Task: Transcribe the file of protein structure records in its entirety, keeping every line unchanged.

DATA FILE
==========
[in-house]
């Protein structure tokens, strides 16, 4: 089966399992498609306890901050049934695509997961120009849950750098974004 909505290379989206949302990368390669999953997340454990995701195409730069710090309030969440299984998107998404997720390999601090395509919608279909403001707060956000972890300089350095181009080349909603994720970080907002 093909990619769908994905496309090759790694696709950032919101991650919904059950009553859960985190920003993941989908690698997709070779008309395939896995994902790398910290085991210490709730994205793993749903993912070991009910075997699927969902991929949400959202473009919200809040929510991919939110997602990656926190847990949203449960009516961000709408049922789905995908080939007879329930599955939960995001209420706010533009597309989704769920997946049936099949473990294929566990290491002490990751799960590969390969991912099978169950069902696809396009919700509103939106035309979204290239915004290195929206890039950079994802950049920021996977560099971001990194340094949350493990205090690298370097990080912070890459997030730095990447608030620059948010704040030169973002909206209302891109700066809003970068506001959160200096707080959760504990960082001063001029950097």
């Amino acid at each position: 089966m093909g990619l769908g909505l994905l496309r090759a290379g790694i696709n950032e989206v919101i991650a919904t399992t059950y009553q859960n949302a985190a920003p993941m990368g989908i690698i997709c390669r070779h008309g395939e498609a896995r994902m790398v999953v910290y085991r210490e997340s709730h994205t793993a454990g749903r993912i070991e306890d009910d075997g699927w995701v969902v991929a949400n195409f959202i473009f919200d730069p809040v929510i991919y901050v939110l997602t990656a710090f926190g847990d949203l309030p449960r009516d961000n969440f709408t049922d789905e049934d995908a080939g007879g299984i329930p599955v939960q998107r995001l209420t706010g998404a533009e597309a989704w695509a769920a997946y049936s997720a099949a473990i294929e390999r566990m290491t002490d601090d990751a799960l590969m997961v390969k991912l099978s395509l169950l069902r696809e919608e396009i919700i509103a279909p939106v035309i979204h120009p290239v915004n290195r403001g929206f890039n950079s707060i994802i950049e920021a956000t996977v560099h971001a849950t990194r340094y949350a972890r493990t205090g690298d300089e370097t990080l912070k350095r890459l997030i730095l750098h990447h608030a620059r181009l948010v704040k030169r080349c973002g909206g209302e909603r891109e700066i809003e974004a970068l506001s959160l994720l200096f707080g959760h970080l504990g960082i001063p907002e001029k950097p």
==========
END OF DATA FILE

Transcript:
[in-house]
């Protein structure tokens, strides 16, 4: 089966399992498609306890901050049934695509997961120009849950750098974004 909505290379989206949302990368390669999953997340454990995701195409730069710090309030969440299984998107998404997720390999601090395509919608279909403001707060956000972890300089350095181009080349909603994720970080907002 093909990619769908994905496309090759790694696709950032919101991650919904059950009553859960985190920003993941989908690698997709070779008309395939896995994902790398910290085991210490709730994205793993749903993912070991009910075997699927969902991929949400959202473009919200809040929510991919939110997602990656926190847990949203449960009516961000709408049922789905995908080939007879329930599955939960995001209420706010533009597309989704769920997946049936099949473990294929566990290491002490990751799960590969390969991912099978169950069902696809396009919700509103939106035309979204290239915004290195929206890039950079994802950049920021996977560099971001990194340094949350493990205090690298370097990080912070890459997030730095990447608030620059948010704040030169973002909206209302891109700066809003970068506001959160200096707080959760504990960082001063001029950097």
């Amino acid at each position: 089966m093909g990619l769908g909505l994905l496309r090759a290379g790694i696709n950032e989206v919101i991650a919904t399992t059950y009553q859960n949302a985190a920003p993941m990368g989908i690698i997709c390669r070779h008309g395939e498609a896995r994902m790398v999953v910290y085991r210490e997340s709730h994205t793993a454990g749903r993912i070991e306890d009910d075997g699927w995701v969902v991929a949400n195409f959202i473009f919200d730069p809040v929510i991919y901050v939110l997602t990656a710090f926190g847990d949203l309030p449960r009516d961000n969440f709408t049922d789905e049934d995908a080939g007879g299984i329930p599955v939960q998107r995001l209420t706010g998404a533009e597309a989704w695509a769920a997946y049936s997720a099949a473990i294929e390999r566990m290491t002490d601090d990751a799960l590969m997961v390969k991912l099978s395509l169950l069902r696809e919608e396009i919700i509103a279909p939106v035309i979204h120009p290239v915004n290195r403001g929206f890039n950079s707060i994802i950049e920021a956000t996977v560099h971001a849950t990194r340094y949350a972890r493990t205090g690298d300089e370097t990080l912070k350095r890459l997030i730095l750098h990447h608030a620059r181009l948010v704040k030169r080349c973002g909206g209302e909603r891109e700066i809003e974004a970068l506001s959160l994720l200096f707080g959760h970080l504990g960082i001063p907002e001029k950097p």